Gomes’ clutch-hitting this season not a suprise considering his past
Hitting .230 on the season as of July 4 might be considered a bad season for some major leaguers, but not Jonny Gomes. His approach is different than most big league players as he would rather perform well in the clutch, than hit well overall and fail when it matters most.
“Having some success doing that really separates baseball players,” Gomes said. “You could hit .330, but hit .130 with runners in scoring position. What’s more valuable? The name of the game is touching the dish, it doesn’t matter if you do it, or make someone else do it. That is how you win ballgames.”
That is exactly how the Red Sox won Wednesday night as Gomes delivered a clutch, pinch-hit, walk-off home run in the Sox’ 2-1 win over the Padres. For Gomes it was his second walk-off home run in a month.
The veteran outfielder took his clutch hitting to another level in the 2010 season when he was with the Reds, in large part to his manager Dusty Baker.
“It’s definitely something I’ve strided to do,” Gomes said. “It is something I’ve found a knack for and something Dusty Baker really helped me out with in 2010. It was the only real opportunity I had to play everyday and Dusty challenged me and really gave me some tips and keys to approach those at-bats. “
Gomes hit .338 with runners in scoring position in 2010 and really took it to another level last season with the Athletics where he hit .311, but led all of major league baseball hitting a blistering .480 with runners in scoring position and two outs. Overall, the 32-year-old hit .266 in 2010 and .262 in 2012, which goes along with his theory of hitting when it matters most is the more important thing.
He certainly has hit in the clutch in his first season with the Red Sox as he now has three pinch-hit home runs, two in walk-off fashion. He also had a game-winning pinch-hit RBI single in last Friday’s win over Toronto. For the season he is hitting .333 with runners in scoring position and .385 as a pinch-hitter.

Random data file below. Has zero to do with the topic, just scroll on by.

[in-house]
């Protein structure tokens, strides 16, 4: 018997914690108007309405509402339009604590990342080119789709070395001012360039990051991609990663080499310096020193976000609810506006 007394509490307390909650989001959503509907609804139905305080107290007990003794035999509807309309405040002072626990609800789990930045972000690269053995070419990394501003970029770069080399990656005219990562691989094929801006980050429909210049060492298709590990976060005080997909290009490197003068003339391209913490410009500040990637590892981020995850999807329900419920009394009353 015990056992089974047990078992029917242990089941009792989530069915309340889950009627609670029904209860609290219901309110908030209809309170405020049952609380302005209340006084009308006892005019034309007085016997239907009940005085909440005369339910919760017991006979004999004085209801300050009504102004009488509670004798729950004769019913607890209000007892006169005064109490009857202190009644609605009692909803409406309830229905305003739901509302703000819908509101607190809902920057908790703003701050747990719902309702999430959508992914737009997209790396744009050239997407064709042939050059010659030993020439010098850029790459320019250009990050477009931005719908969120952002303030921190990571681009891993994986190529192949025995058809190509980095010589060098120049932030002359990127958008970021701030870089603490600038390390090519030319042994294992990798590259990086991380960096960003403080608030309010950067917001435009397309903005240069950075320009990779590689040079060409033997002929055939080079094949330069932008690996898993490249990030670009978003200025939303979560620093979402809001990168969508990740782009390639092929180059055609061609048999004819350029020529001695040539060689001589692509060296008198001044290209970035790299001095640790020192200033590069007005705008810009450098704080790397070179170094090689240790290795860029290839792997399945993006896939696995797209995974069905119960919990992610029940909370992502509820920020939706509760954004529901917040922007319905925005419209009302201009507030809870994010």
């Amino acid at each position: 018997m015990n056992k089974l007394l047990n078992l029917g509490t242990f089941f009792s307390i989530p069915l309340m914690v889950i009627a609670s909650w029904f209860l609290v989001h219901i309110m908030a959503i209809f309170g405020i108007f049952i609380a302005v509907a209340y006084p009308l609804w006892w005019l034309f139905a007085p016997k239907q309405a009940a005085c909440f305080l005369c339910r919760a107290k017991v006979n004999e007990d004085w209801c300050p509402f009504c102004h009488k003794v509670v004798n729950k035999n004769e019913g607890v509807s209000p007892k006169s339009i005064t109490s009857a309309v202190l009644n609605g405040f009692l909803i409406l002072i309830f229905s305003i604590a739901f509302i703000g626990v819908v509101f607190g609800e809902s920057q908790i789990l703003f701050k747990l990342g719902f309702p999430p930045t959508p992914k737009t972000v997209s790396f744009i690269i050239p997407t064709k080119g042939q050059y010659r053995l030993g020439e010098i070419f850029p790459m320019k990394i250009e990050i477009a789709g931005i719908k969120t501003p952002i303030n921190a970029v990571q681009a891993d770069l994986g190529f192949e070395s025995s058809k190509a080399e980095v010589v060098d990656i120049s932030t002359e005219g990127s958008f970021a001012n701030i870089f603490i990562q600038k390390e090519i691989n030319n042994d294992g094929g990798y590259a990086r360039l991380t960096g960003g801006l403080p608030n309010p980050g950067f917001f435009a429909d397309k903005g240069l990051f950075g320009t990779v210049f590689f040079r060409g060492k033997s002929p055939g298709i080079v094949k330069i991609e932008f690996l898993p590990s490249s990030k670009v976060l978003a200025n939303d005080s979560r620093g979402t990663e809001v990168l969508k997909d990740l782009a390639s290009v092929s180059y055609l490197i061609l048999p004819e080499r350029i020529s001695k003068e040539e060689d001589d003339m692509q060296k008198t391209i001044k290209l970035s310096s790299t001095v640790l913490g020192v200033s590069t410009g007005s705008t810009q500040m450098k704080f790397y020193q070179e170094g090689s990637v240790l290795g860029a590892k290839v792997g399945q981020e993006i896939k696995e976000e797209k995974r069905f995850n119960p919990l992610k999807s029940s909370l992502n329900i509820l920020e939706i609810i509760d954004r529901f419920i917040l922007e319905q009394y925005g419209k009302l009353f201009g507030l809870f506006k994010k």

The left fielder has picked up his game of late as he has recorded hits in each of his last five games, and six of his last seven. He is hitting .333 (9-for-27) in those seven games with three doubles, two home runs and eight RBIs.
He has been sharing playing time with Daniel Nava in left field, but more consistent at-bats and playing time may be the key to keeping him on a roll.
“I think it’s consistent playing time in terms of back-to-back starts,” said Gomes. “Maybe a pinch hit, then starting the next day. If you’re to look at it, I think the only thing that has changed is the more consistent at-bats which helps timing.”
His play of late certainly has gotten the attention of his manager, who has noticed a steady improvement, which he says goes along with the type of player Gomes is.
“His career shows mid-season on his when he starts to have things click for him and that has been the case,” manager John Farrell said. “I think when we went on the interleague trip through Philadelphia, we really started to see better swings from him and more consistent and he has carried it through. He stays prepared and in the role that he is in he has a lot of experience in it and has a flair for the dramatic.”
Although Gomes isn’t an everyday player, and likely won’t be baring any injuries, he is still doing a number of little things to help the team win, including being of the leaders of a tight-knit, well-liked clubhouse.
“I don’t think anyone is going to complain about being in first place,” Gomes said. “My role is to be ready when my number is called upon, and if I am not in on a given day to see if I can do something to make someone else better, or give someone else a scouting report I may have.”
With all the dramatic and timely hits Gomes has had thus far this season and it only being the first week of July, one would think with his previous success he has a few more coming. Just don’t expect anymore punting of helmets, or faking-punting following walk-off wins.
“You have to keep everyone on their toes, but I think I am all out of tricks now to tell you the truth,” he said.
Follow Metro Red Sox beat writer Ryan Hannable on Twitter @hannable84.